Western bishops and the pope formed an alliance with the Franks to afford them more freedom and independence, which went against the eastern style of church-state governance.

Religious
The primary divisive religious issue between east and west was (and still is) the papacy, specifically the “Primacy of Peter.”

Touching once again on religious authority, the issue of the
filioque,
a phrase added to the Nicene Creed by western bishops to underscore the divinity of Christ against Arians.

The third religious factor was iconoclasm, or the dispute against the use of Christian images and icons.
Iconoclast Controversy
An icon is a flat, two-dimensional picture of Christ, the Virgin Mary or of one of the saints.
The Iconoclastic movement was a response to malpractice, with the intention of purifying the Christian faith from any superstitious ad-ons
The first Iconoclasm (AD 717-741) perpetrated by Emperor Leo III in an effort to convert Muslims and Jews, who strongly opposed the representation of any God via an image.

In addition, Leo was dealing with the residual influence of some heretical beliefs that denied Christ's humanity. And so in an effort of unification, Leo III discouraged the use of icons.
In AD 725, Leo issued an edict declaring that all icons were forms of idolatry and should be destroyed. Both Pope Gregory II and the Patriarch of Constantinople rejected the edict, which resulted in punitive action by Leo III.

After the Pope's death, Leo doubled-down on his iconoclastic policy, destroying icons and killing hundreds of monks who defended them.

When the new pope was elected, Pope Gregory III, two councils were convened that reaffirmed the usage of icons and which excommunicated Leo III.
A monk, considered the last of the Greek Church fathers, was very important in resolving the iconoclasm controversy.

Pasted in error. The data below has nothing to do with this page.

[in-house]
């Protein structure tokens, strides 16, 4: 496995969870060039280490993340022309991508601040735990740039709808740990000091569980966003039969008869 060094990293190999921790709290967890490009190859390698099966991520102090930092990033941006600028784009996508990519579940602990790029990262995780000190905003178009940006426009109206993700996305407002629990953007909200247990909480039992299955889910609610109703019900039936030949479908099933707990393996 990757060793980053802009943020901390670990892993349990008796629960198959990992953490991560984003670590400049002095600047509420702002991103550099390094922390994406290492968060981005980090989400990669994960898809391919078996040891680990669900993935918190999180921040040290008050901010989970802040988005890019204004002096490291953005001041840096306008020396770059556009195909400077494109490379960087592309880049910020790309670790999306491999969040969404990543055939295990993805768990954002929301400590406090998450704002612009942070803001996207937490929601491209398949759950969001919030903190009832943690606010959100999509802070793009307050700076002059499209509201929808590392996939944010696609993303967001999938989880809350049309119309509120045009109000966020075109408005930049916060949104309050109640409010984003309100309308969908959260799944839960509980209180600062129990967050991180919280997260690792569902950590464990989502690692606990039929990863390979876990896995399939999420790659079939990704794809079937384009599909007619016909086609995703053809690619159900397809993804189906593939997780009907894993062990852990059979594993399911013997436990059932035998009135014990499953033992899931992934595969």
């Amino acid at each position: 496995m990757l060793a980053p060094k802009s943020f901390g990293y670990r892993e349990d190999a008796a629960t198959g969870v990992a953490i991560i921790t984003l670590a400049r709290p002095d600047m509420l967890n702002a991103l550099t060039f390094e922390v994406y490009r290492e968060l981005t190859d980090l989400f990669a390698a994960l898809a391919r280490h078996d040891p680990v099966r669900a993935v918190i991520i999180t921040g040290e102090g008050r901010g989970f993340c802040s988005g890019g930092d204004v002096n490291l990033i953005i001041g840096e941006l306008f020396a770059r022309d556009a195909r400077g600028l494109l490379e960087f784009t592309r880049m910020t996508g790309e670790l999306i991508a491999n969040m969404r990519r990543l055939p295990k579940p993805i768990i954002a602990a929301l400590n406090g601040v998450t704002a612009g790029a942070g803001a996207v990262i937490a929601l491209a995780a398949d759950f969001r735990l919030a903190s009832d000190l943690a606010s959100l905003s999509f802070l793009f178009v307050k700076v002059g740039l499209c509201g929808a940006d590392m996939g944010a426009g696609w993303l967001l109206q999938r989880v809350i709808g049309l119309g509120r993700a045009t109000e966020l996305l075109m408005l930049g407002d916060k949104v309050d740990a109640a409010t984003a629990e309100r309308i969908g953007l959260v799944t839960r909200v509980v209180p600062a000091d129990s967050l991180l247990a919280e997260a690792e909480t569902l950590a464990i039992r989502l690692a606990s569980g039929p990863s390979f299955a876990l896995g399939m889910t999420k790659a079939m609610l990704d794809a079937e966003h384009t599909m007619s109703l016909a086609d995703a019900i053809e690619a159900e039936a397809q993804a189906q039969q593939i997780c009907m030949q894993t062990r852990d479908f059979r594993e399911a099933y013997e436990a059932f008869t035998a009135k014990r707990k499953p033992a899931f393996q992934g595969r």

He makes the distinction between praying to the icon and praying to the one of whom the icon is a symbol, that is, God. He argues that we venerate icons, but worship only God.

Islam's "Holy Book" or "Scriptures"
Means "recitation"
Muslims believe it to be revelations of God (Allah) through the angel Gabriel to the prophet Muhammad
Genre: Prophecy
114 Surahs = Chapters
Arranged by length (longest to shortest)
Other Important Books
Hadiths (sunna)
Sayings and actions of Muhammad
Become guidelines for Muslim life after Muhammad's death

Biographies of Muhammad
Basic Teachings
The montheistic and moralistic foundation of Islam is expressed in its "Five Pillars"

1. Profession of Faith (shahadah)
2. Ritual prayer (salah)
3. Almsgiving (zakat)
4. Fasting
5. Pilgrimage (hajj)
Post-Muhammad
After Muhammad's death in 632 AD, there was a power struggle for who would lead the new faith beyond the Arabian peninsula

Unfortunately, dispute over who was the right successor to Muhammad caused and still causes conflict among the Muslim community
The Muslims conquered Spain in AD 711.
The Frankish chieftain, Charles Martel, at the Battle of Tours in AD 732, halted their farther expansion. As a result, the Muslims never advanced further into Europe than Spain.

Expansion Resume:
Syria in 636 AD
Jerusalem in 638 AD
Caesarea in 640
Alexandria in 642
Iraq and Persia (Iran) in 642
Carthage in 697 AD
All of Spain by 715
Time Jump!
Francis in NY
Francis in PHILLY
Within eighty years of Muhammad's death, Muslim territory already spread from the Indus River in India to parts of North Africa and southern Spain.
Islam's military expansion soon became intertwined within the message of the religion, and thus conversion was always accompanied by expansion, typically through military campaigns
Muslim forces defeated the Persians and sacked Jerusalem in AD 638
Reasons for Islamic Expansion:
Islam is an evangelical religion (da'wa)
Social conditions (poverty and drought)
Seeking a united cause (military expansion over the Christian world)

After the fall of the empire, the work of evangelization of the Germanic tribes would take many generations.
The main agents in evangelization and cultural transformation during this time were the monks, who through their monasteries and work in rural communities communicated the transformative message of the Gospel to the Germanic tribes. Two primary forces at work here:
1. Missionaries: converts in Ireland, England and Germany
2. Christian queens: who would influence their pagan husbands